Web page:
Sandia donates $25,000 to Valley Children’s Museum
Sandia has donated $25,000 to the Valley Children’s Museum in Dublin, California. The grant, made possible through Sandia’s gifts and grants program, will be used to update the museum’s exhibit space and curriculum with engineering-themed activities.
“Sandia is honored to be a partner in bringing the world of engineering to San Francisco Bay Area youth and adults,” Madeline Burchard, community relations officer at Sandia/California, says. “We believe science and engineering is fun and we are excited to inspire children to believe so too. This grant is one of many ways Sandia is supporting our local communities.”
The Valley Children’s Museum aims to inspire lifelong learning in children and families through activities and exhibits that feel like play. The museum is known among Bay Area families for its California mission exhibits. The history of Spanish missions is a part of the fourth-grade curriculum in California elementary schools. With the support of Sandia, engineering-themed activities and curriculum will be added.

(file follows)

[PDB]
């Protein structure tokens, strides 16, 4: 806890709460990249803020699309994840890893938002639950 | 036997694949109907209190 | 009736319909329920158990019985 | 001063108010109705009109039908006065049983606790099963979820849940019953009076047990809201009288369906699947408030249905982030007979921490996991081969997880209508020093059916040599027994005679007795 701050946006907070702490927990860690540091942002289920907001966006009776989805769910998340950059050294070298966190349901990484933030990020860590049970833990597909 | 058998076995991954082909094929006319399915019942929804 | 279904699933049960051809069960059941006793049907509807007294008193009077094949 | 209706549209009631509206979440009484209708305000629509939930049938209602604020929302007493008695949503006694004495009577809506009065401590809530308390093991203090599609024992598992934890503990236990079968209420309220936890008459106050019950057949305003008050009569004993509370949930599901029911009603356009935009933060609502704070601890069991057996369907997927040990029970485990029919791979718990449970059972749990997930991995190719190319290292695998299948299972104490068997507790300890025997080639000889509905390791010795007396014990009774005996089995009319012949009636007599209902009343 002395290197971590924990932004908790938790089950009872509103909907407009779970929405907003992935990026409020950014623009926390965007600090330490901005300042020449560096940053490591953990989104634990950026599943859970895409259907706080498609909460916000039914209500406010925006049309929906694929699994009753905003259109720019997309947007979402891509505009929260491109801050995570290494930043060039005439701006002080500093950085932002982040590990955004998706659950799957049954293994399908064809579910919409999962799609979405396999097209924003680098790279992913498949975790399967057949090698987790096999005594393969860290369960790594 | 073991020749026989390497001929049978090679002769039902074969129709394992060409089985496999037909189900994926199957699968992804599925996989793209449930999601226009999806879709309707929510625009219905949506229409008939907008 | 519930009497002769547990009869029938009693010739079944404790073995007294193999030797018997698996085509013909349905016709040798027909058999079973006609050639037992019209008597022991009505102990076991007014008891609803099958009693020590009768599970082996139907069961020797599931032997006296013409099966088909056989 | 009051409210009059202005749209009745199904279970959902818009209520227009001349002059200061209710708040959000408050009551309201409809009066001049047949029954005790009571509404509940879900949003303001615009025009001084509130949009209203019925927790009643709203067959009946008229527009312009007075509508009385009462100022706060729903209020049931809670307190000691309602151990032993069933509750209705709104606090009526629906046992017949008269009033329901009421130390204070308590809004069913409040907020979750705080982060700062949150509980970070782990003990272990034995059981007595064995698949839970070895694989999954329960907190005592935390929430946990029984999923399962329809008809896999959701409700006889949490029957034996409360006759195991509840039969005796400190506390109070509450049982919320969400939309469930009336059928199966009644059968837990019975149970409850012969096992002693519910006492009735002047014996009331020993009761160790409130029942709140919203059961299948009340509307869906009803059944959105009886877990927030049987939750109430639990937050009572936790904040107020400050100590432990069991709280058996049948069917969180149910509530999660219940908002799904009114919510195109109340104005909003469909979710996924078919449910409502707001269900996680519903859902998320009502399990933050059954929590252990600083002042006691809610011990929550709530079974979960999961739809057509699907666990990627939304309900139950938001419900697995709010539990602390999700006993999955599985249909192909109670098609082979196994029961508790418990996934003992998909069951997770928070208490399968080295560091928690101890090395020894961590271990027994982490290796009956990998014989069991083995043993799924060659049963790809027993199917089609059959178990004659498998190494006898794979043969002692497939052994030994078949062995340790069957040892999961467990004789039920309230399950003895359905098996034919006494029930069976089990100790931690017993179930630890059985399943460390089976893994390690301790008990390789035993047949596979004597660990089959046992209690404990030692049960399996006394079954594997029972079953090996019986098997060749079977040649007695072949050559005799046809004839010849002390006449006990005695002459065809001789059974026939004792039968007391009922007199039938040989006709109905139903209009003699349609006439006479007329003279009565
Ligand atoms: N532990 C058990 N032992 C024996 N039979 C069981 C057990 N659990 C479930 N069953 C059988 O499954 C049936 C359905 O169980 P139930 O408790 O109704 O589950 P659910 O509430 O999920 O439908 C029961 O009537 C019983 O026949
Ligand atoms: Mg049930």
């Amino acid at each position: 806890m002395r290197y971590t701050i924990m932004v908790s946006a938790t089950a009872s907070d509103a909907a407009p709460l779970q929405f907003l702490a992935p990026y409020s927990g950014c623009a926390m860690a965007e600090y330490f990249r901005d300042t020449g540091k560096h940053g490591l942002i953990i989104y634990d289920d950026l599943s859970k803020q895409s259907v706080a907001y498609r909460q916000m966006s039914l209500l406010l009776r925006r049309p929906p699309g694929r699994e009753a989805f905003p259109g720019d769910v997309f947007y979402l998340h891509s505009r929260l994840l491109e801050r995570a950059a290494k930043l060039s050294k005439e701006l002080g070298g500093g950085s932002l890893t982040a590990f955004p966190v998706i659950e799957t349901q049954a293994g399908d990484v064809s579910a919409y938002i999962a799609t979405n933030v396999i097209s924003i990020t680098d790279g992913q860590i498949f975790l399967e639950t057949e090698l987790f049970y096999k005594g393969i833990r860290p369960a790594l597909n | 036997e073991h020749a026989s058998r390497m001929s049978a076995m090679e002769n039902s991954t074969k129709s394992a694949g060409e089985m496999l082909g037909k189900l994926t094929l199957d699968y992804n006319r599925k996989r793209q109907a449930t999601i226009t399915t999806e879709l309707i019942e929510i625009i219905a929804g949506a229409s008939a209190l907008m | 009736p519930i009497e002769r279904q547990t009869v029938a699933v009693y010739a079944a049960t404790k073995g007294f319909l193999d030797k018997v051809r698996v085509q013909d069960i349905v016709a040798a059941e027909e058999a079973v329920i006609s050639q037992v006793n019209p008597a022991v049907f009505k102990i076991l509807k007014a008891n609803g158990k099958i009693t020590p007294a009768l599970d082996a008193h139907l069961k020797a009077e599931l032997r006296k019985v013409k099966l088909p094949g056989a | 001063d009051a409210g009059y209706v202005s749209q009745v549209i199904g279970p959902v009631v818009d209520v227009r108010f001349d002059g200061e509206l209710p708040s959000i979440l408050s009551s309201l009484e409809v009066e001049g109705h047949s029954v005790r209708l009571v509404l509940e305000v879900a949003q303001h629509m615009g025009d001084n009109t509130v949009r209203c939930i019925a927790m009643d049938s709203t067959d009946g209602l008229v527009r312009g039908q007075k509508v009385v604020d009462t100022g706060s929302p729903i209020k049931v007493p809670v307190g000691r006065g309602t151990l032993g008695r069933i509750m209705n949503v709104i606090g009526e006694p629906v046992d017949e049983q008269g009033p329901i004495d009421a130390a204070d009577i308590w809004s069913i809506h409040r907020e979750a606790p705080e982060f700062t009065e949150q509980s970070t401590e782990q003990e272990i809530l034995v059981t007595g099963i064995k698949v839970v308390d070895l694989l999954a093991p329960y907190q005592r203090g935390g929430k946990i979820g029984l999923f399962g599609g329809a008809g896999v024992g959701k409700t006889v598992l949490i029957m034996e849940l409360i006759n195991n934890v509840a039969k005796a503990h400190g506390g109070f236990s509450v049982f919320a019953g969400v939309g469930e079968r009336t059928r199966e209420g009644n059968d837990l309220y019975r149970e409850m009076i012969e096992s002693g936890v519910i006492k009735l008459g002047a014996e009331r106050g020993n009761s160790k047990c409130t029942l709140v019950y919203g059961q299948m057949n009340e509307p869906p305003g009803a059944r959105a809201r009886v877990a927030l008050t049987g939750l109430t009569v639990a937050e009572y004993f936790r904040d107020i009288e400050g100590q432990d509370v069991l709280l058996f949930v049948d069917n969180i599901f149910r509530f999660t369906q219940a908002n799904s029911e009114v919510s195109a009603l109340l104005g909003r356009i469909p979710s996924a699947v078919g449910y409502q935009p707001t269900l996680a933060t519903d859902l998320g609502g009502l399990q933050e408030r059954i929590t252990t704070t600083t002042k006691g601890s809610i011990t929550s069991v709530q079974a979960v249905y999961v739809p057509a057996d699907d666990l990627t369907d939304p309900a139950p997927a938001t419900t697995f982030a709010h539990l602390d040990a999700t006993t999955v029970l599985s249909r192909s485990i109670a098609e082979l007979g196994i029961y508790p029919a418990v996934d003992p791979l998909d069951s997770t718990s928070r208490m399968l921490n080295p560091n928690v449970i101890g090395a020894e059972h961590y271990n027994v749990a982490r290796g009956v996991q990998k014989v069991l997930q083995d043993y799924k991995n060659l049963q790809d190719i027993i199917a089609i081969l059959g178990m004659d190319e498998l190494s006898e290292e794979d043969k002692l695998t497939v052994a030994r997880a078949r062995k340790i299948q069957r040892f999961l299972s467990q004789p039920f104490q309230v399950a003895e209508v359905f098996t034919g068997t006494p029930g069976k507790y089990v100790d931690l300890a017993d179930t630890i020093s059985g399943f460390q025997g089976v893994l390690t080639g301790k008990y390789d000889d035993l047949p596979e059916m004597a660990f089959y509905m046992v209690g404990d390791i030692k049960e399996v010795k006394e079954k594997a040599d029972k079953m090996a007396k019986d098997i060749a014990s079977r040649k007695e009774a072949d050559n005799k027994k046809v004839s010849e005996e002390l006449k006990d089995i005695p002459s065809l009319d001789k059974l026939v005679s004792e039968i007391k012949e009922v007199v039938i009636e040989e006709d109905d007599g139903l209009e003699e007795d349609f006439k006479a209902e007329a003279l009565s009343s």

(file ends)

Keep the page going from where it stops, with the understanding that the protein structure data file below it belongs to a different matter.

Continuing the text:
In addition to financial support, the museum will benefit from Sandia’s greatest resource, its people. Technical staff from Sandia are invited join the museum’s advisory committee to assist with the museum’s exhibit makeover. Rachel Wallace, an executive strategy specialist at Sandia, serves on the Valley Children’s Museum board of directors and says she looks forward to helping guide the direction and implementation of a children’s museum in the Tri-Valley area.
“Sandia’s grant to the museum to upgrade its current mobile museum experience is immensely impactful,” Rachel says. “Valley Children’s Museum will be able to completely update the current exhibits, with a new focus on science, technology, engineering, and mathematics.”
Rachel says the creation of fun, play-based engineering exhibits and activities in the museum will allow children to engage with STEM in an approachable and interactive way, opening a world of scientific and engineering discovery they might not have access to in their daily life.
“This access to STEM is such a tremendous benefit to everyone in our region,” she says. “I hope this will inspire the next generation of scientists and engineers in our community to change the world.”